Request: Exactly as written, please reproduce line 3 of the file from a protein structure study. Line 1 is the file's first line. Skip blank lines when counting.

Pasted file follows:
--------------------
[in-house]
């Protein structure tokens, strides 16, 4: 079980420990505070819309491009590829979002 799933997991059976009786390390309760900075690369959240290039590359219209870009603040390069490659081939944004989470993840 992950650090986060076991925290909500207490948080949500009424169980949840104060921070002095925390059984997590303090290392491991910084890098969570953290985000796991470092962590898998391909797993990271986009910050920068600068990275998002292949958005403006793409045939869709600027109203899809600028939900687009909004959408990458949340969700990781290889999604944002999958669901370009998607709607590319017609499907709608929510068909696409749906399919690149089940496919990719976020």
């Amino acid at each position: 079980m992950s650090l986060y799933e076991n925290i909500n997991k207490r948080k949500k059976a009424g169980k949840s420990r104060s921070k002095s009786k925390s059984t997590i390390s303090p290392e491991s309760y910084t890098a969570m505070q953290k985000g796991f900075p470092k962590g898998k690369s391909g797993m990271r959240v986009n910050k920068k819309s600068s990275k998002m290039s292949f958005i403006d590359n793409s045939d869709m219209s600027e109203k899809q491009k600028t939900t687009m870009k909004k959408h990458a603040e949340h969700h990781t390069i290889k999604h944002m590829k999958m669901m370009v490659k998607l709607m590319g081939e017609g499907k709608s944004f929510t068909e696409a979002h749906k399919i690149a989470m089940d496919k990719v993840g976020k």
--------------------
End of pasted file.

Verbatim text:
């Amino acid at each position: 079980m992950s650090l986060y799933e076991n925290i909500n997991k207490r948080k949500k059976a009424g169980k949840s420990r104060s921070k002095s009786k925390s059984t997590i390390s303090p290392e491991s309760y910084t890098a969570m505070q953290k985000g796991f900075p470092k962590g898998k690369s391909g797993m990271r959240v986009n910050k920068k819309s600068s990275k998002m290039s292949f958005i403006d590359n793409s045939d869709m219209s600027e109203k899809q491009k600028t939900t687009m870009k909004k959408h990458a603040e949340h969700h990781t390069i290889k999604h944002m590829k999958m669901m370009v490659k998607l709607m590319g081939e017609g499907k709608s944004f929510t068909e696409a979002h749906k399919i690149a989470m089940d496919k990719v993840g976020k």